When it comes to eating gluten free in Australia, we really are the lucky country. Supermarkets, delicatessens and health food stores offer a plethora of gluten free meal ideas. Restaurants, pubs and cafes are catering for gluten free diners and always have at least one menu option for those afflicted. Even the desserts offer a gluten free option with gluten free cakes a norm on menus.
I find the Greek diet conducive to eating gluten free, as it is high in vegetable dishes. Most of the Greek vegetarian options are gluten free, the only problem is you can’t dip your crunchy loaf of bread into the tomato sauce that’s been made for your fasolia to swim in. But all the ladera can be eaten with gluten free bread or you can accompany the dish with rice or potato to balance the meal. Yemista of all kinds with meat or without as long as you don’t use breadcrumbs for the cover or in this case you can substitute with corn crumbs. Fish dishes, meat and chicken, youvarelakia, dolamadakia, a good stifado accompanied with a great mashed potato or rice. Be aware that ready made sausages have breadcrumbs in the mix so avoid. And never forget our wonderful ospria, all of which are allowed, they are high in protein and fibre and you will need to up your fibre anyway, as gluten free flours don’t have much.
Sweets are a problem for gluten free eaters in the Greek cuisine – especially if you have a sweet tooth like me – but never fear, I have tampered with many recipes and have come up with good gluten free sweets to please everyone. When making bechamel I use rice flour, when making galoktobouriko I use rice flour for the custard. The problem with the latter is the filo as it is made from flour but if you are only intolerant and not celiac you can spoil yourself as I do sometimes as a treat. Substitute semolina with polenta, it is lighter but needs a little practise to learn how to use as it takes longer to cook than semolina.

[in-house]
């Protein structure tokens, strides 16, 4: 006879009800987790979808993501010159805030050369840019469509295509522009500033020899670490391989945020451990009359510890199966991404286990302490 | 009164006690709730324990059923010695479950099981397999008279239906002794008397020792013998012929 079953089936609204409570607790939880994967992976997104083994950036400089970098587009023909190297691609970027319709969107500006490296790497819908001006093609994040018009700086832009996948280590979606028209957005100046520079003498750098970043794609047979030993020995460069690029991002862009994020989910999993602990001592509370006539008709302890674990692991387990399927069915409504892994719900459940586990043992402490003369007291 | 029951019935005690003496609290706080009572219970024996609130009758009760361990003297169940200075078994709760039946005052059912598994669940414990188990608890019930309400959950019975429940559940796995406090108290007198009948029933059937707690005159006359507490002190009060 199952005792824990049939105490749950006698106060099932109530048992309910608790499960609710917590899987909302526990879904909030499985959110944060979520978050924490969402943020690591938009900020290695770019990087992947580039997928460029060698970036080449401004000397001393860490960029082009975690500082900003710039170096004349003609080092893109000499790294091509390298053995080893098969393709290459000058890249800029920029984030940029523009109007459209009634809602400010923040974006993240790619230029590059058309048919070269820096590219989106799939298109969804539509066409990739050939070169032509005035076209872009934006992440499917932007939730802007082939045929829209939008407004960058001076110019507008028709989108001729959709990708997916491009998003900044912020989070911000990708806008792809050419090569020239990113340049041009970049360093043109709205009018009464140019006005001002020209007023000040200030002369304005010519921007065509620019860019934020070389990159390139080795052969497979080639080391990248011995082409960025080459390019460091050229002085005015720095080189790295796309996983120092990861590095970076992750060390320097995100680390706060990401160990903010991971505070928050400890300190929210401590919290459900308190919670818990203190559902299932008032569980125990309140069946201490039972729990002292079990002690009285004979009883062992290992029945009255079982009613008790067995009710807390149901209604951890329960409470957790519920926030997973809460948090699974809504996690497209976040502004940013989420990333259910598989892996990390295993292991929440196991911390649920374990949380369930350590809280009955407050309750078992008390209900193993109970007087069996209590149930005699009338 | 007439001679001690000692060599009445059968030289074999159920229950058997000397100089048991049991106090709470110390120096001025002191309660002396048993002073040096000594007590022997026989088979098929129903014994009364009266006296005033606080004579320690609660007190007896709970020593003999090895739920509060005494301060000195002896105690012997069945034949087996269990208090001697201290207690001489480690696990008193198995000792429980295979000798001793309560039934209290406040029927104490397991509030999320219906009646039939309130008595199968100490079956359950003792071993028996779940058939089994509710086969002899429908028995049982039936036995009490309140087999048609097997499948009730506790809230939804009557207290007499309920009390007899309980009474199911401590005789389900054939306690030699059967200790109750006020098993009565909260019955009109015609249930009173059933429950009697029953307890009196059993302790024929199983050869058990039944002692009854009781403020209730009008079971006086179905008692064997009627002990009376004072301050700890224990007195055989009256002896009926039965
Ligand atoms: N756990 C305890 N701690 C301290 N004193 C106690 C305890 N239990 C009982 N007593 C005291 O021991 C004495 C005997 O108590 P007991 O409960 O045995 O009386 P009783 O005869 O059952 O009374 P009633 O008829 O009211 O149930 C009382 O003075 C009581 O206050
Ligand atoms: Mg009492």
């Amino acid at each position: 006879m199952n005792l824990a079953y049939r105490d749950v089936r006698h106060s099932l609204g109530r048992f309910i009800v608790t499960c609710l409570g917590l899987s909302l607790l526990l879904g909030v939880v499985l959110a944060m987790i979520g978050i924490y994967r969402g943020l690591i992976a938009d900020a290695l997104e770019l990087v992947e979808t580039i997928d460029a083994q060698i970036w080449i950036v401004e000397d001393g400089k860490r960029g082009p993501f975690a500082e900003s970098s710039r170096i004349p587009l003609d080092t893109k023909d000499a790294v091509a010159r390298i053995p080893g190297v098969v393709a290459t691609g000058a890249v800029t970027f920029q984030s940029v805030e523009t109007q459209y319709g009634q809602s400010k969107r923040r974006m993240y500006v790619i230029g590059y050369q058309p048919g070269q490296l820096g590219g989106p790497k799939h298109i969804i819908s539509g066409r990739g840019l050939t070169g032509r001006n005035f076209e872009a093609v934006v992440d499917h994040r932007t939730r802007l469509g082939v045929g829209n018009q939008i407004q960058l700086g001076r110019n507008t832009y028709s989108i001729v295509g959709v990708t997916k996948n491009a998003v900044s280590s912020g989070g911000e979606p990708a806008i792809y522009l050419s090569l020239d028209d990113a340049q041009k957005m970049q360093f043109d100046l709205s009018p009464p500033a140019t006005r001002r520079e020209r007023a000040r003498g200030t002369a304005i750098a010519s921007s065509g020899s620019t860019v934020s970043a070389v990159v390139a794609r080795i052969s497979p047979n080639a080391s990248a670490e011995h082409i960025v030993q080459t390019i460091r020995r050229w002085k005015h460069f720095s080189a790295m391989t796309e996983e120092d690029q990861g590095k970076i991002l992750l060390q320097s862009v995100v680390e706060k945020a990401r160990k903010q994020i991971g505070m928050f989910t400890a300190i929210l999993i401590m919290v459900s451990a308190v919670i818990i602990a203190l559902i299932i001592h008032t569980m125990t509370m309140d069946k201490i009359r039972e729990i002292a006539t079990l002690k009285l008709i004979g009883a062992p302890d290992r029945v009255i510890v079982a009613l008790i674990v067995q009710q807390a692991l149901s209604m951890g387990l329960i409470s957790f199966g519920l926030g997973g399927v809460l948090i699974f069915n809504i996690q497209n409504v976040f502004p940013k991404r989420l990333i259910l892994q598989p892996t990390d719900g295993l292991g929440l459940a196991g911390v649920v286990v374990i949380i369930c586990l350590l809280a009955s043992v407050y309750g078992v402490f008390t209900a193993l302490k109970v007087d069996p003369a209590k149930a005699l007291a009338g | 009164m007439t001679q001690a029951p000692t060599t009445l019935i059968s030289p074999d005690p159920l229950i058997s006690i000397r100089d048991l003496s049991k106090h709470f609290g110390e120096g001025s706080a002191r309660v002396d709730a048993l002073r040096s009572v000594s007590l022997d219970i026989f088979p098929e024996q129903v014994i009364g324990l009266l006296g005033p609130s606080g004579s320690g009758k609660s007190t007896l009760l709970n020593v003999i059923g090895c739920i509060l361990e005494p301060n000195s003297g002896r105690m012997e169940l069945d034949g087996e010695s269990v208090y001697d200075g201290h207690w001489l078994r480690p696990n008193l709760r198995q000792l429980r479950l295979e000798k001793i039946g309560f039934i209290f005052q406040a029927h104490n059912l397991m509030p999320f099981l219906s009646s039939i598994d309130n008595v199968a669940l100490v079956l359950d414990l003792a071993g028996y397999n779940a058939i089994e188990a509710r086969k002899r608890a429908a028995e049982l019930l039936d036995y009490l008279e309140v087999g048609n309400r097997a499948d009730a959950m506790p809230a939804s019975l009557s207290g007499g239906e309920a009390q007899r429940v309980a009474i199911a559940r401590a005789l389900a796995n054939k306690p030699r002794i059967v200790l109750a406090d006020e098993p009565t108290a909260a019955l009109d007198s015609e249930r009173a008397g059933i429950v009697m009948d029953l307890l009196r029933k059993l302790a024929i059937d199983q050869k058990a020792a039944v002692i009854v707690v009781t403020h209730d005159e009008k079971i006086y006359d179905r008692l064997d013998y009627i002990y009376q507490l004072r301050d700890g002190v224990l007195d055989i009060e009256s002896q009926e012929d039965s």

Travelling to Greece is a little tricky as gluten free products are not readily available in supermarkets but only in health food shops. If you travel to Greece and you want to keep eating gluten free log into, ask them where to shop and they will oblige. Or visit for more information on Greek food that is gluten free.
Gluten free flours and cereals include: rice, soy, corn, potato, bean chickpea flour, tapioca, arrowroot, buckwheat, amaranth, millet, quinoa, sorghum and teff, so have a play substituting these for what you would normally use.
Keep in mind that ready made wheat products are out: trahana, semolina, bulgar, couscous and beer, one of the worse offenders. All wheat pasta is out but never fear, as the food shelves are full of wonderful gluten free pasta usually made from rice flour or corn flour, they just need a minute or two extra cooking.
My personal favourite flours and cereals are made from: rice, corn, soy, and occasionally potato for that extra starch when baking. I also tend to mix the flours together especially in a cake recipe, for example: Half soy and half rice and once you get to understand these flours you can make your own combinations. Any traditional cake mixture can have the wheat flour substituted with any of these flours.
Thomas Dux keeps frozen gluten free pasty and online there are countless of sites for people who need to follow a gluten free diet, even in Greek, type in ‘Συνταγές χωρίς γλουτένη’ and several sites come up. In there somewhere I also found how to make filo for baklava and galaktobouriko, only I have not attempted to do it yet and if anyone of you out there does please let me know how it turned out.
And if you do go down the gluten free path always read the labels when you are shopping something we should all be doing anyway.